Building an effective activist organization these days takes sophisticated financial skills and is attracting college graduates from schools of management, says Kesho Y. Scott, a Grinnell College professor of sociology and American studies who specializes in social movements.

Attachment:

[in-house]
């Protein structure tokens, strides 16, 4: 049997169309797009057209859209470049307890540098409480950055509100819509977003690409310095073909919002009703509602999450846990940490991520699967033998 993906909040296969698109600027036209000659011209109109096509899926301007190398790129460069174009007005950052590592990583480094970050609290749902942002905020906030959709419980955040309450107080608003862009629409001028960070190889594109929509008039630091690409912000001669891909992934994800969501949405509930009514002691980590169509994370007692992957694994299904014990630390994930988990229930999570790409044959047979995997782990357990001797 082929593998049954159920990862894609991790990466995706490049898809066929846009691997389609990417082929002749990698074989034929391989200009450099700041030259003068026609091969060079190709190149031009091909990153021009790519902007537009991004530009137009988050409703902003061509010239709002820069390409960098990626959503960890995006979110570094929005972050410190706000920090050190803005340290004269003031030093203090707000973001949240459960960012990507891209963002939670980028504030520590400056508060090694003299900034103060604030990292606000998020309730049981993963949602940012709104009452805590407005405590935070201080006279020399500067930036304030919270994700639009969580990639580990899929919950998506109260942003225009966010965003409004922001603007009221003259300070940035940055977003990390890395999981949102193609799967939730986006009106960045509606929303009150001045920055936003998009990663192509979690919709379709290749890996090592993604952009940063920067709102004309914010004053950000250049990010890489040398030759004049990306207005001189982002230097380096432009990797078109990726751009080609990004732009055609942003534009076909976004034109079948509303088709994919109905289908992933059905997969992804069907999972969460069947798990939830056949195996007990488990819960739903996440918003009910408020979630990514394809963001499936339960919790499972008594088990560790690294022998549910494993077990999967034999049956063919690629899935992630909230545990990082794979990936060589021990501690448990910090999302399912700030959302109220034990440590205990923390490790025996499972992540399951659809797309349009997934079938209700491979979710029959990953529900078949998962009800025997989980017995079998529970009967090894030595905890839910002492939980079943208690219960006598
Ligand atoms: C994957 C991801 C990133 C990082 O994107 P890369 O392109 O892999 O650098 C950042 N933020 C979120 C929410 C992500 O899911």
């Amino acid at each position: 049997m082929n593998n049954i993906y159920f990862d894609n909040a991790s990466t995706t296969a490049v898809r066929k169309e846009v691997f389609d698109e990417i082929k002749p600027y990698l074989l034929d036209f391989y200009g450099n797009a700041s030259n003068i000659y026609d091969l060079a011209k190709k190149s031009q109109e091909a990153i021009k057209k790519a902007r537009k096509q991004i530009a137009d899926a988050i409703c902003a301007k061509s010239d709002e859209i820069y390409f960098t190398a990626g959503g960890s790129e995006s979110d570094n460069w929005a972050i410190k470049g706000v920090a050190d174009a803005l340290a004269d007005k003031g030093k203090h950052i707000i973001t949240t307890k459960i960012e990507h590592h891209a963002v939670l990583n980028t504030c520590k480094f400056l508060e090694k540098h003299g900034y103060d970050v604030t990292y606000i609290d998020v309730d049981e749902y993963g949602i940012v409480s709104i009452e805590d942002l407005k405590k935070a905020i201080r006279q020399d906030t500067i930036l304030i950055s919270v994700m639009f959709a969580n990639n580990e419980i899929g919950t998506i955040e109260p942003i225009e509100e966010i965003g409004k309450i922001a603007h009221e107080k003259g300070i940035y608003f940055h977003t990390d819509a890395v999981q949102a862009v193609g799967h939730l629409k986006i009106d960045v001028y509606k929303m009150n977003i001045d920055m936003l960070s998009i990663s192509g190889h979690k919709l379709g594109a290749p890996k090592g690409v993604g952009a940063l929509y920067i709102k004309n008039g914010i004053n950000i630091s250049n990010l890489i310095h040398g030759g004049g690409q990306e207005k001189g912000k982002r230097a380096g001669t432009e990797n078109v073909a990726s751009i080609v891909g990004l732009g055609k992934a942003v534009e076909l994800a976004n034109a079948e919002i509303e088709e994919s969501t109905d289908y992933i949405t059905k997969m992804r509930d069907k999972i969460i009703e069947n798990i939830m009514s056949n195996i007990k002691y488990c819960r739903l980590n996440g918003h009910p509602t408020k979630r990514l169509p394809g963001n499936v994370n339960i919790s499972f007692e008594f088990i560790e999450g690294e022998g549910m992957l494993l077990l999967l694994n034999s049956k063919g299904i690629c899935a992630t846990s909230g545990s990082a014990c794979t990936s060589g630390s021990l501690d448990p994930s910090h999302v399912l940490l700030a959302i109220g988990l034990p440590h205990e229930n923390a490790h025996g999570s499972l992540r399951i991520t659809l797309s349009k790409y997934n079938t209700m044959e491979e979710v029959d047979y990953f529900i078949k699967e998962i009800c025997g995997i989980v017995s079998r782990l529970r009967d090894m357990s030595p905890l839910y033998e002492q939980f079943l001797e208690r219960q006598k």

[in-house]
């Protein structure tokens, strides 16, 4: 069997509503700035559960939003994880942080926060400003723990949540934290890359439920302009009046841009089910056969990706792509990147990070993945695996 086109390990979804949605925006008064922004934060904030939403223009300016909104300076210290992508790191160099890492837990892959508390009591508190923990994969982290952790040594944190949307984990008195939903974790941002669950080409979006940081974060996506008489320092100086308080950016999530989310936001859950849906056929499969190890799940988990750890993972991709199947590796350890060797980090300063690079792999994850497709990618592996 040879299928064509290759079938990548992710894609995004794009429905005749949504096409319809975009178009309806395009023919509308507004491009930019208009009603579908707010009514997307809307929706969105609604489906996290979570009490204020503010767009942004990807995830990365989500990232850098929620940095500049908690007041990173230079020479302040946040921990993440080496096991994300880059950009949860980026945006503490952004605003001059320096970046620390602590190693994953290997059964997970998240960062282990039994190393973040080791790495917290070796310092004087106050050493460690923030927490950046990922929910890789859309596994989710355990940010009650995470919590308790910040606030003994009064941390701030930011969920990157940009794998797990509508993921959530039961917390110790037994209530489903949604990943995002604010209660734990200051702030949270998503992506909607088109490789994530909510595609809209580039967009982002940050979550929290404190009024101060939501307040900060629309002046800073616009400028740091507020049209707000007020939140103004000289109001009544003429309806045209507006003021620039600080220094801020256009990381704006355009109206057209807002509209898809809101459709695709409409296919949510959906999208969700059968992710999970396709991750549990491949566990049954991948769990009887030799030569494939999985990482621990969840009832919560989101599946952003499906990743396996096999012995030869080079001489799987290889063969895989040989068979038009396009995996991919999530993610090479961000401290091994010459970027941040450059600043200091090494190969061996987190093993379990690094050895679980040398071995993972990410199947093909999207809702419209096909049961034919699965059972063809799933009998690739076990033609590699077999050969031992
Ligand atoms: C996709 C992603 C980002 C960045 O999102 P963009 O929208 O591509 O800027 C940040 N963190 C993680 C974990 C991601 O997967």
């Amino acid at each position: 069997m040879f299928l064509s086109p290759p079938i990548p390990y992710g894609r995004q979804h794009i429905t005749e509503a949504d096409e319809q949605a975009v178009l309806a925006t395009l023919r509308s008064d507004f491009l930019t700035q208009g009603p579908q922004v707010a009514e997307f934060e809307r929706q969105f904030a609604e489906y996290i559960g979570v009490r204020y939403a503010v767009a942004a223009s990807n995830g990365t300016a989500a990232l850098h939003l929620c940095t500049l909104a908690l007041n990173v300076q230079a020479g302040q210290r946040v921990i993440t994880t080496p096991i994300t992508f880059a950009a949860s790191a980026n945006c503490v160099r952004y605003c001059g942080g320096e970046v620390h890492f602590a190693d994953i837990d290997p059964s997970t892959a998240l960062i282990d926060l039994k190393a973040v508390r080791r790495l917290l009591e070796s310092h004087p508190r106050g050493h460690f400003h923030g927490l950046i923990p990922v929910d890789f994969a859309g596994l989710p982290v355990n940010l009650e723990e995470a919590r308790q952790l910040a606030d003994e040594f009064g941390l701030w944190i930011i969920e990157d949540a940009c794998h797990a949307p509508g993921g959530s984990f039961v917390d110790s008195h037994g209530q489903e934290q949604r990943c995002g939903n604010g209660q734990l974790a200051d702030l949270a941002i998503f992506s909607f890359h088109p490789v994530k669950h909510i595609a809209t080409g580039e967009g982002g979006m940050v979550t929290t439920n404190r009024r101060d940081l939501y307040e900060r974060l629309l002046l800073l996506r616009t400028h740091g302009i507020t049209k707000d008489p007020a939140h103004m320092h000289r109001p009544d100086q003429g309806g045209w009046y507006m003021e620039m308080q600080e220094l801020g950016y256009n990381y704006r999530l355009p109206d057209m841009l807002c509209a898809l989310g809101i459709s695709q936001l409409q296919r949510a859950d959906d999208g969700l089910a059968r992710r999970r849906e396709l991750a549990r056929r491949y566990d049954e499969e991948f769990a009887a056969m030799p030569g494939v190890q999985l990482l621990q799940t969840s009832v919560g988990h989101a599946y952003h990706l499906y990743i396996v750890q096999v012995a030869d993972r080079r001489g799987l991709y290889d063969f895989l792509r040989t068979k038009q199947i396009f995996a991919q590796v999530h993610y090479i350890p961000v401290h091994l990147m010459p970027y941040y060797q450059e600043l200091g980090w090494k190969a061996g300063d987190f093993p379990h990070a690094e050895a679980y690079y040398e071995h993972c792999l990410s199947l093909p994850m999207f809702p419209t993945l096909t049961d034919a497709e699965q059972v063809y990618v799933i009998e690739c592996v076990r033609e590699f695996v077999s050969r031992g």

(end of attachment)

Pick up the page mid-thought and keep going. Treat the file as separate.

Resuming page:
Groups such as CCI are also becoming more aggressive, as immigration policy and predatory lending have become transnational issues and activists have shifted from education and consciousness-raising to agitation.
"As they mobilize and get people's voices heard, they get kickback from stakeholders, who don't allow them to protest or don't bring them to the table for meetings. That's why it appears they have taken a different tactic, and they have," she said. "It's the work of mobilization."